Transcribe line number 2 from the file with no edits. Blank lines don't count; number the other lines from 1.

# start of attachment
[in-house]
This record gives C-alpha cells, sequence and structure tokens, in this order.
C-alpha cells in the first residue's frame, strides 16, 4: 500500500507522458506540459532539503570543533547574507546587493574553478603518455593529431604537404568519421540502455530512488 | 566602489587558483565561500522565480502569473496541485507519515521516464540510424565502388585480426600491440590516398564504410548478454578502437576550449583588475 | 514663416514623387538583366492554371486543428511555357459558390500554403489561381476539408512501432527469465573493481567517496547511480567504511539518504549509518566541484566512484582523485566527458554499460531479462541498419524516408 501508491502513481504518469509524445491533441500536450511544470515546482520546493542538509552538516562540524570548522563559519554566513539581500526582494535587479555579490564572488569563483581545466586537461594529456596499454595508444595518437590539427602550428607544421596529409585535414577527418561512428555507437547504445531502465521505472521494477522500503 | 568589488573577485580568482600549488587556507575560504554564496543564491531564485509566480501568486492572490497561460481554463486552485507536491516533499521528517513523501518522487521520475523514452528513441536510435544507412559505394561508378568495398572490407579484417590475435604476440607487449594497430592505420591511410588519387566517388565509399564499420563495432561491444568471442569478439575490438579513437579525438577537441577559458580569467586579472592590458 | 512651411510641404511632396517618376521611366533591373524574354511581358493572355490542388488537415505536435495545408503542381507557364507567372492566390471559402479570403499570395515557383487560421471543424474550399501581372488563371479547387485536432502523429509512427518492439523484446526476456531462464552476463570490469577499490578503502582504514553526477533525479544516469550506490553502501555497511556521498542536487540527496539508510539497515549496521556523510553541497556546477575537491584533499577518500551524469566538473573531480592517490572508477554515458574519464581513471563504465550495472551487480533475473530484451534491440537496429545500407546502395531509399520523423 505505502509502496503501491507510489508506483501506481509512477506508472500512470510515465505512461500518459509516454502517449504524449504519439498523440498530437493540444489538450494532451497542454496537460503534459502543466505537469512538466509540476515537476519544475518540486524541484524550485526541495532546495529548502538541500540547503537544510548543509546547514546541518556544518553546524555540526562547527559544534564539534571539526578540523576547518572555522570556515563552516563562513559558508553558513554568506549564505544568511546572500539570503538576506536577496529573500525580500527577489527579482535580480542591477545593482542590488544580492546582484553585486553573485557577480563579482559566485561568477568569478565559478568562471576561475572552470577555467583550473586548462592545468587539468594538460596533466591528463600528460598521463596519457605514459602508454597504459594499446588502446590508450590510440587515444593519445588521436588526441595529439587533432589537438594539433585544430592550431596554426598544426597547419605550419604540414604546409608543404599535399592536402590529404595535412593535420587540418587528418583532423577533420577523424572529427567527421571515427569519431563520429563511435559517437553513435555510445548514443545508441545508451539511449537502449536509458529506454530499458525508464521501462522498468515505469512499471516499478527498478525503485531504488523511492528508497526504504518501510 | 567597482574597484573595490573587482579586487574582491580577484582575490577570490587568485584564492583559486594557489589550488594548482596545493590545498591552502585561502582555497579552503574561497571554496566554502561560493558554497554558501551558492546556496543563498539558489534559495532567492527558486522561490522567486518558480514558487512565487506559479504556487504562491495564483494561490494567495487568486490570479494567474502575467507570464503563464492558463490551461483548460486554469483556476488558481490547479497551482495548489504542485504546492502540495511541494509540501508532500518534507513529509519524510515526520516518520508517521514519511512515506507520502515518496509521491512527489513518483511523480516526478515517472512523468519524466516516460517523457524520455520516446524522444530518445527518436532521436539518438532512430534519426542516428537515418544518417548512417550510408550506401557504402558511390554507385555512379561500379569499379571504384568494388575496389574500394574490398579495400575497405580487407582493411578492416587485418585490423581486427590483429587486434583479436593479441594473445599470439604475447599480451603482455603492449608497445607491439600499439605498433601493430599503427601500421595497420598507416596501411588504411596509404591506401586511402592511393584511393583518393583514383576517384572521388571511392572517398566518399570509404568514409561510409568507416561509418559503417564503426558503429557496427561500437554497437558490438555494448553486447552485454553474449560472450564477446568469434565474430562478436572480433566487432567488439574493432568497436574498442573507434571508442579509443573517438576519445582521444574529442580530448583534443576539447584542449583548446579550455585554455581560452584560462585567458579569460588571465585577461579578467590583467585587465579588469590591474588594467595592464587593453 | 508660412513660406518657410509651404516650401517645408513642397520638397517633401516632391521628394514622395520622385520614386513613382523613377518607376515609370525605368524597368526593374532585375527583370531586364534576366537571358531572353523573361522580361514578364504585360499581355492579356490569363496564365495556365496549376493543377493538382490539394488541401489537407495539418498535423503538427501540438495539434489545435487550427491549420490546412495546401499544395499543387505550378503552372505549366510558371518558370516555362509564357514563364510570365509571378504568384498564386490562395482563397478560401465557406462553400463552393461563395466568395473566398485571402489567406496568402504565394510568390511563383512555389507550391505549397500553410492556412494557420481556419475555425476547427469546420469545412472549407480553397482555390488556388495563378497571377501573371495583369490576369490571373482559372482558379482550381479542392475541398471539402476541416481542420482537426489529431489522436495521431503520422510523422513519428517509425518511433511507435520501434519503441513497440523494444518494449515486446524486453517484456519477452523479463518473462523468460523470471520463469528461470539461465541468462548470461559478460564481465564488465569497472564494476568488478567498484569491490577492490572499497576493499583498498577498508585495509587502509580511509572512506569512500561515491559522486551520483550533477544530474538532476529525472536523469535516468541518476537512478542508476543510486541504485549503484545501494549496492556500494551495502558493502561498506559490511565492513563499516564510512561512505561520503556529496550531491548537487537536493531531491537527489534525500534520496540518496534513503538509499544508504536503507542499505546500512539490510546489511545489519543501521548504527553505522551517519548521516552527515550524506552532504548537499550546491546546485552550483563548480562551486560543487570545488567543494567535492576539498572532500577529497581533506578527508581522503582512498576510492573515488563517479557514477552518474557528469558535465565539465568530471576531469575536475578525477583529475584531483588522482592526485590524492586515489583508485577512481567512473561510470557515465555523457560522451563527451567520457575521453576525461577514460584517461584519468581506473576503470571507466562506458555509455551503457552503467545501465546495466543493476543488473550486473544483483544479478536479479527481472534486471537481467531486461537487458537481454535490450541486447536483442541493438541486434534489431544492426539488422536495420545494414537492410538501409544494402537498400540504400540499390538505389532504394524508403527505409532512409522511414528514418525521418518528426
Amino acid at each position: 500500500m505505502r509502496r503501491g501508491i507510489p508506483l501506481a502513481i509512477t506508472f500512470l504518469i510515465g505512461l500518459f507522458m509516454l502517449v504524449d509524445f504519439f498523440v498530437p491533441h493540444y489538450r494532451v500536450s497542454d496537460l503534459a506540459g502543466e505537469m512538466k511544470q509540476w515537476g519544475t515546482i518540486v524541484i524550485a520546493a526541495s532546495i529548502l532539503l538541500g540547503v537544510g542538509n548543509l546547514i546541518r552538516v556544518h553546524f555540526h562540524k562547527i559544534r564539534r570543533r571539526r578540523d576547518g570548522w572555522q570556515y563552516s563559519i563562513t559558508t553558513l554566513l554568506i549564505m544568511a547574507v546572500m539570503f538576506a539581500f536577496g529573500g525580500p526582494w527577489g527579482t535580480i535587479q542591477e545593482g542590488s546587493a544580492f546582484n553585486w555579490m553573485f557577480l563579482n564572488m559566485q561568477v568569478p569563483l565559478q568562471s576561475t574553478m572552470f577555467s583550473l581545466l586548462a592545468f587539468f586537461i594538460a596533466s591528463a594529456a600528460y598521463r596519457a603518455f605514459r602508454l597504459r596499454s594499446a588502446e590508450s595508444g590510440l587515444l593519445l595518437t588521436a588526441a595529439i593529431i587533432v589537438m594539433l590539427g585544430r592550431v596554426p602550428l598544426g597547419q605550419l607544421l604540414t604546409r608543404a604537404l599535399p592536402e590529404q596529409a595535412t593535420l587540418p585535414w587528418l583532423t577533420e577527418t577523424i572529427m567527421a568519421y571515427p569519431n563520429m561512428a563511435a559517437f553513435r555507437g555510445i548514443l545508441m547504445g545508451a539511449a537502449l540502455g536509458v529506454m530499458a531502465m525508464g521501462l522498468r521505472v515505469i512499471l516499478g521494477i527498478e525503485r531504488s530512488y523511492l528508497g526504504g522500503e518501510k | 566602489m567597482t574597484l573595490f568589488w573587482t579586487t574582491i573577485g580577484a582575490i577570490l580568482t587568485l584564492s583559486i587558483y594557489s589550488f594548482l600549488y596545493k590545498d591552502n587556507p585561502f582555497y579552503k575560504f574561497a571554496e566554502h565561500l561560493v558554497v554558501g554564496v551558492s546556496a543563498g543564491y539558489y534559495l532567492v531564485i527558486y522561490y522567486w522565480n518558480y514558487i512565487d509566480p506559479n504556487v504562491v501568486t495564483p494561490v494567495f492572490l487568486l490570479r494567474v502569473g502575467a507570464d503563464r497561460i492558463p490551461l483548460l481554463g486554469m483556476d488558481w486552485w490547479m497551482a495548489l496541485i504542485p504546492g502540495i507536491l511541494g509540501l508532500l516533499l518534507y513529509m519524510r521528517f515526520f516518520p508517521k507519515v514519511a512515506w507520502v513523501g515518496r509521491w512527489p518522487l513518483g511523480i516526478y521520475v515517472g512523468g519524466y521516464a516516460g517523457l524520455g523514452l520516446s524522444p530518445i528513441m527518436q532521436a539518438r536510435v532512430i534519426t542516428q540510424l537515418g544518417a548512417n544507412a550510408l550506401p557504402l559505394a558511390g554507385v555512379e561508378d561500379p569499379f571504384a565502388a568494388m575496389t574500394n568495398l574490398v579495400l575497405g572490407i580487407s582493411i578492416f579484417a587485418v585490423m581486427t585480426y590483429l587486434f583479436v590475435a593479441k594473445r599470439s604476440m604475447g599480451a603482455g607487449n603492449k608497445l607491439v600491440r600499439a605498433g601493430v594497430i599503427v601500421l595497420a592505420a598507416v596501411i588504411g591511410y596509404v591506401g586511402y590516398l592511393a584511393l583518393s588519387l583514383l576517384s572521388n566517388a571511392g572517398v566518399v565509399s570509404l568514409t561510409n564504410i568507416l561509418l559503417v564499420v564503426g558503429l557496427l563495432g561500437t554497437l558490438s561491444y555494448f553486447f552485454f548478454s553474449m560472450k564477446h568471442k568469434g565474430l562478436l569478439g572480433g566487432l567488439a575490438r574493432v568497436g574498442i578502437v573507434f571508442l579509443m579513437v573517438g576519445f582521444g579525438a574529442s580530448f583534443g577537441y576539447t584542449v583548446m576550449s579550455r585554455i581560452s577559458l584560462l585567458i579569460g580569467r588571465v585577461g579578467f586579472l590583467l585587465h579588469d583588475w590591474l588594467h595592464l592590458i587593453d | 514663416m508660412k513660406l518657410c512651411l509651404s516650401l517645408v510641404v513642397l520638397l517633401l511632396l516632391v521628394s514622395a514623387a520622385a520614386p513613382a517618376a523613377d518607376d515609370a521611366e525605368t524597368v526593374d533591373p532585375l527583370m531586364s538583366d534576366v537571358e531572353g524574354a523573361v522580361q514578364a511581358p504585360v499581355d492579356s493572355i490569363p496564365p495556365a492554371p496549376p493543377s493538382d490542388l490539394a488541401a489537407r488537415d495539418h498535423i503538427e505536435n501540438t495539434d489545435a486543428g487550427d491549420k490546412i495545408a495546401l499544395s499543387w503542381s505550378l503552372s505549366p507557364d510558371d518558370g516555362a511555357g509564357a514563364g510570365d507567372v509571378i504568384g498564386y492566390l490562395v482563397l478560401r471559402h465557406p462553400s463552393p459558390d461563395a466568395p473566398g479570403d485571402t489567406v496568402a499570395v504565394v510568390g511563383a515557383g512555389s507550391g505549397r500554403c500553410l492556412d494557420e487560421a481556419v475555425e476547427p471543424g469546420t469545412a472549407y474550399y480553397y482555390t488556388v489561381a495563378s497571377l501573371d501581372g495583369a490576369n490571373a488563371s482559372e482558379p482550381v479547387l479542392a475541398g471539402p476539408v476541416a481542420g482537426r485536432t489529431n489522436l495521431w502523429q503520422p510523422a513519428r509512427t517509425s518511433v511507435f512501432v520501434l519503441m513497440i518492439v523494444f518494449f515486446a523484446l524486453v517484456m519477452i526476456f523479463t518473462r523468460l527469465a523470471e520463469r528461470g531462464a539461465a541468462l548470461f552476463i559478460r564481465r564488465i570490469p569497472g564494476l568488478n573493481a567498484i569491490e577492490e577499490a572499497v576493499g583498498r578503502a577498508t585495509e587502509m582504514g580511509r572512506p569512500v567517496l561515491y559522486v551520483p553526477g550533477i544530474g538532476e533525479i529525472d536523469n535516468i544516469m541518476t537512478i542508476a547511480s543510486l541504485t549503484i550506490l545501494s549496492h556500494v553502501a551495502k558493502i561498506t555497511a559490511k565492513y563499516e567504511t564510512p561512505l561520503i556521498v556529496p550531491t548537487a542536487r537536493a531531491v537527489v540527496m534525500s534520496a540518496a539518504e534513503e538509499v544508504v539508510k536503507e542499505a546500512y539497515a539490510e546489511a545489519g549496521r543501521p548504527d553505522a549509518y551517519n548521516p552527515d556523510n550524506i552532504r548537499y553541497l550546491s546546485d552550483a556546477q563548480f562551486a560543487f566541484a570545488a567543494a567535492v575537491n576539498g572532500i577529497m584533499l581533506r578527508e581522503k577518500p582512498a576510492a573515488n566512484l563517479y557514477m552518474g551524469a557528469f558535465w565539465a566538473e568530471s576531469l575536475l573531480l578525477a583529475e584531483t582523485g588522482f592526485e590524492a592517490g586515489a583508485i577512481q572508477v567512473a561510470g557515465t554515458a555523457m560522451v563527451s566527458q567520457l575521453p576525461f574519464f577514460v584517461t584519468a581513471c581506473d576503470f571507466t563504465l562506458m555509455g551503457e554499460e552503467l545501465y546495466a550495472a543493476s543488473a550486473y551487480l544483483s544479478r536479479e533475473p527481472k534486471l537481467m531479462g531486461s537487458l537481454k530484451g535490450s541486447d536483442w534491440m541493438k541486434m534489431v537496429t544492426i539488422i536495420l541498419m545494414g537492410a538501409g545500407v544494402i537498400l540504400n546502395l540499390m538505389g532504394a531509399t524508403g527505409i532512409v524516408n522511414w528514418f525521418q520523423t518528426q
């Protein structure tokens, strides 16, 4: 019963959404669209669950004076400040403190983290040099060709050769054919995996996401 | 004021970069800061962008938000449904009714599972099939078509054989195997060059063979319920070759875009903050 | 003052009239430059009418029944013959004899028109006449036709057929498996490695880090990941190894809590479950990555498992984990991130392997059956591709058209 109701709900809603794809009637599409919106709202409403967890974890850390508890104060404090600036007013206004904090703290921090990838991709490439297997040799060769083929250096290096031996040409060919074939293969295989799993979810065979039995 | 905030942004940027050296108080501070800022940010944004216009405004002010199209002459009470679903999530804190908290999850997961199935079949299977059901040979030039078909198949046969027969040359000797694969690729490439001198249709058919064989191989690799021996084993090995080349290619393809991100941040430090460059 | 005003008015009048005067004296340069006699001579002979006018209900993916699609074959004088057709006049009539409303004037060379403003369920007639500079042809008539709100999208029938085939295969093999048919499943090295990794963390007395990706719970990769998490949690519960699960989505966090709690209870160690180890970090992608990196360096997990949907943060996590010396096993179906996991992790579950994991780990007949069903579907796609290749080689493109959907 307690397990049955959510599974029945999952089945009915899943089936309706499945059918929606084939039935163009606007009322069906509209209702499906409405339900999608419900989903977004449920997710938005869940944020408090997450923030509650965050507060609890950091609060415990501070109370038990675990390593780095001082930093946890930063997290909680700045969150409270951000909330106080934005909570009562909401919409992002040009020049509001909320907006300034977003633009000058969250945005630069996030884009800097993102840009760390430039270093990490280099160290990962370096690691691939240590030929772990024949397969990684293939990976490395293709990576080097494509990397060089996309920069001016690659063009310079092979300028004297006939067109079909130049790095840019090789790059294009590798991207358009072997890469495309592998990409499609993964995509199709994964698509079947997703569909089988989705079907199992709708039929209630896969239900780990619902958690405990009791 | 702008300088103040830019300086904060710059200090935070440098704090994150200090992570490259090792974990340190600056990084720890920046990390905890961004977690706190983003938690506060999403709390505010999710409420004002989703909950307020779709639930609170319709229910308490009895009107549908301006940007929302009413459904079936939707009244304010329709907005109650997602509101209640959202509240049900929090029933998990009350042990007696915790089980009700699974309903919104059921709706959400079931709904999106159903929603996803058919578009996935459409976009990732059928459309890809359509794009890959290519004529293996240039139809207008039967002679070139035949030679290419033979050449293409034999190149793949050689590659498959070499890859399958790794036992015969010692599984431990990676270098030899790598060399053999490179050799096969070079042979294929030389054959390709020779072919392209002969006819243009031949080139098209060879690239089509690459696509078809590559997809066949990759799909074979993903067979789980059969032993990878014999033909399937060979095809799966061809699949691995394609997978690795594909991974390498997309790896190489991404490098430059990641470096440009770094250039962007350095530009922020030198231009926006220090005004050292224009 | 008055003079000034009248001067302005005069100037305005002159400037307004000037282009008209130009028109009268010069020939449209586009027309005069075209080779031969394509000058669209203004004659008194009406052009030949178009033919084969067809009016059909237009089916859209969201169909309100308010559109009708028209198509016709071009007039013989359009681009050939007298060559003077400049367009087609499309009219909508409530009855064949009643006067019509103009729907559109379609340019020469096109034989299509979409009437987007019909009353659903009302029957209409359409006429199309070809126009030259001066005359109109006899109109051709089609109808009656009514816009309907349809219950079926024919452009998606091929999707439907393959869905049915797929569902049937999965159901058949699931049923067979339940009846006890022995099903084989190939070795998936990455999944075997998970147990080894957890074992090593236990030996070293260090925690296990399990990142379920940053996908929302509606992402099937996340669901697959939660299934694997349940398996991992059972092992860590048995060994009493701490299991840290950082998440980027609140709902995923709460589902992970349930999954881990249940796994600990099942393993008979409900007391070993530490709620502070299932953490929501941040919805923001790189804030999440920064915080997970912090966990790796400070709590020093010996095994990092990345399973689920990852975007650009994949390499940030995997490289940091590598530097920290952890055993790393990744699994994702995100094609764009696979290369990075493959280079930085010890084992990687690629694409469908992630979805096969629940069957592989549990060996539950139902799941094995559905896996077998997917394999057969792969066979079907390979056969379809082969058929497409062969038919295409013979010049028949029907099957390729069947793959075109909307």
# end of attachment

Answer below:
This record gives C-alpha cells, sequence and structure tokens, in this order.